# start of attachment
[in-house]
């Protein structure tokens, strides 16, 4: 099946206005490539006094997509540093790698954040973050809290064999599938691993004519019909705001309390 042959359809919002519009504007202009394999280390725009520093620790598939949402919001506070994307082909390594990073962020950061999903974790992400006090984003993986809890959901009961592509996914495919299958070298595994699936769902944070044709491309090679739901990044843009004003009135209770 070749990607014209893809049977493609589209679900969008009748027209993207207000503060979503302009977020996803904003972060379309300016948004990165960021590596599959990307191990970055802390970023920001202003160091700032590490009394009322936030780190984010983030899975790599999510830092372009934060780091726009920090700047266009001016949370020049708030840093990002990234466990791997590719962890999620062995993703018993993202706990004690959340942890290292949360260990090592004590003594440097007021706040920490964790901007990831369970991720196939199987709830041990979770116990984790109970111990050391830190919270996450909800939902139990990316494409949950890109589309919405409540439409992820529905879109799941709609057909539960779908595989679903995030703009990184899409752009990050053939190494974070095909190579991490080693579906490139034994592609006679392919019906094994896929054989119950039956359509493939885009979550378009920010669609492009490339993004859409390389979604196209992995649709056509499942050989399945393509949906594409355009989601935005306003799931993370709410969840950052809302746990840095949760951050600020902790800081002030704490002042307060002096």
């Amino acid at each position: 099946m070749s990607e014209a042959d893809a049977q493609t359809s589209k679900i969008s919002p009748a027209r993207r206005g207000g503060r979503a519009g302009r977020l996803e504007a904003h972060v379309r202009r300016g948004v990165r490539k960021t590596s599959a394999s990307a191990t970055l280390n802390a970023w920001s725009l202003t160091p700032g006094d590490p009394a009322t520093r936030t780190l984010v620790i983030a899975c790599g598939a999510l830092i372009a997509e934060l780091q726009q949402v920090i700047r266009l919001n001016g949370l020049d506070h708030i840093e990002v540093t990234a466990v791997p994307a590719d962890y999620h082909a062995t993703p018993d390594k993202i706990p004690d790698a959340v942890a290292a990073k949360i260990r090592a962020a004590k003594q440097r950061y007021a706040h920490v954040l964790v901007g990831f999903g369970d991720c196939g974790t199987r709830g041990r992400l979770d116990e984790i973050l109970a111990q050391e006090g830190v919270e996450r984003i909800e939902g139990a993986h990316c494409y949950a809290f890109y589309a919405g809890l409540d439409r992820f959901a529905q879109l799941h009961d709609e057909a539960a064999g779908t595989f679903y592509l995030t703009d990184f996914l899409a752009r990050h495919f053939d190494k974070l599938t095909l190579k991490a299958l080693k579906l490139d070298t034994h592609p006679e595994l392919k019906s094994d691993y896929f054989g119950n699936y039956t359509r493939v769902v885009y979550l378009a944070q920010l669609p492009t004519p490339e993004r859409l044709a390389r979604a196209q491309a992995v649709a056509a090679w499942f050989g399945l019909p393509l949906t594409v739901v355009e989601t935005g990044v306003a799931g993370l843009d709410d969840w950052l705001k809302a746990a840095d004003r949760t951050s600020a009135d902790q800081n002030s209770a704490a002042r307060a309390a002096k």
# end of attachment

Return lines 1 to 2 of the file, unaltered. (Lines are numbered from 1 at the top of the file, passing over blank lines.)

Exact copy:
[in-house]
């Protein structure tokens, strides 16, 4: 099946206005490539006094997509540093790698954040973050809290064999599938691993004519019909705001309390 042959359809919002519009504007202009394999280390725009520093620790598939949402919001506070994307082909390594990073962020950061999903974790992400006090984003993986809890959901009961592509996914495919299958070298595994699936769902944070044709491309090679739901990044843009004003009135209770 070749990607014209893809049977493609589209679900969008009748027209993207207000503060979503302009977020996803904003972060379309300016948004990165960021590596599959990307191990970055802390970023920001202003160091700032590490009394009322936030780190984010983030899975790599999510830092372009934060780091726009920090700047266009001016949370020049708030840093990002990234466990791997590719962890999620062995993703018993993202706990004690959340942890290292949360260990090592004590003594440097007021706040920490964790901007990831369970991720196939199987709830041990979770116990984790109970111990050391830190919270996450909800939902139990990316494409949950890109589309919405409540439409992820529905879109799941709609057909539960779908595989679903995030703009990184899409752009990050053939190494974070095909190579991490080693579906490139034994592609006679392919019906094994896929054989119950039956359509493939885009979550378009920010669609492009490339993004859409390389979604196209992995649709056509499942050989399945393509949906594409355009989601935005306003799931993370709410969840950052809302746990840095949760951050600020902790800081002030704490002042307060002096």